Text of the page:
An engineering researcher from New Zealand’s University of Auckland has been awarded a Rutherford Discovery Fellowship.
The Associate Professor, who is developing a virtual therapy technology for personal rehabilitation, is one of eleven Fellows for 2019. The Fellowship provides NZ$ 800,000 in funding over five years.
According to a recent press release, his research combines leading-edge data techniques with wearable robotics, artificial intelligence (AI) and machine learning.
The aim is to create devices that are capable of personalising rehabilitation and recovery plans, which are cheaper and more efficient than humans.
The Problem for Personal Rehabilitation
- Currently, rehabilitation after a medical event, such as stroke, is carried out by trained physical or occupational therapists.
- However, much of the work is physically demanding and the cost is relatively high and time-consuming.
- While some robotics devices used for physical rehabilitation have been developed overseas, they lag far behind what a human therapist is capable of.
- The current technology has little or no intelligence and can only act on predefined rules. Thus, it is not tailored to individuals and does not have the ability to adapt and learn as a human therapist would.
The Solution for Personal Rehabilitation
- The researcher’s work, meanwhile, takes a strongly data-driven approach, looking at the fundamental physiology of human movement.
- It will build on that information in order to create individual recovery plans that take into account the effects of a diverse range of physical impairments.
- The goal is to make real progress towards creating low-cost robotic ‘virtual therapists’ with the ability to deliver automatic but very precise treatments.
- The Rutherford Discovery Fellowships, managed on behalf of the government by the New Zealand Royal Society Te Apārangi, aim to attract and retain talented early- to mid-career researchers by helping them establish a track record for future research leadership.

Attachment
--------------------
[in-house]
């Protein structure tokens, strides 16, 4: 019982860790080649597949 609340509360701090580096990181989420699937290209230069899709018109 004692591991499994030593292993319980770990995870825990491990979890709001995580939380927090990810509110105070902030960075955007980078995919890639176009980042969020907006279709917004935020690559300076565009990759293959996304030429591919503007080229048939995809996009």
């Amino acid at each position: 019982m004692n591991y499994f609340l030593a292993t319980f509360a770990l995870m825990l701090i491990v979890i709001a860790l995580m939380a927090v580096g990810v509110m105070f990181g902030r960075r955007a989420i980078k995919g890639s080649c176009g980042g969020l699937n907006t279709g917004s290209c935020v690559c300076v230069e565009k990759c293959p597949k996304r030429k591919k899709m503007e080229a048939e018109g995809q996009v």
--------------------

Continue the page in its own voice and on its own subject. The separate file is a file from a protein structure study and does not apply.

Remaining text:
- The high costs of healthcare not just in New Zealand but around the world mean that progress in the area of medical technologies and personalised therapies and treatments needs to be prioritised.
In other news, the University was the site of a unique digital treasure hunt recently to mark Stress Less Week.
Stress Less week was held 7 to 11 October as thousands of students prepare to head into study break and exam period.
A student start-up developed the technology used in the app-based game, which challenged the students to unlock and solve riddles on the City Campus to find secret locations and discover rewards.
The start-up’s Founder explained that fun is the ultimate antidote to stress.
They provided an experience that facilitated getting out and connecting with peers, before it gets too close to exams and after the mid-semester wave of assignments.
They are passionate about using new technologies to turn cities into playgrounds, developing a portfolio of technologies in the process.
These technologies include holograms, face-recognition software and transparent glass screens, which they draw on to design interactive games.
Using the campus for a big treasure hunt is a great way to test the waters before thousands of dollars are put into more commercial ventures, and scale-up the app to use in different situations.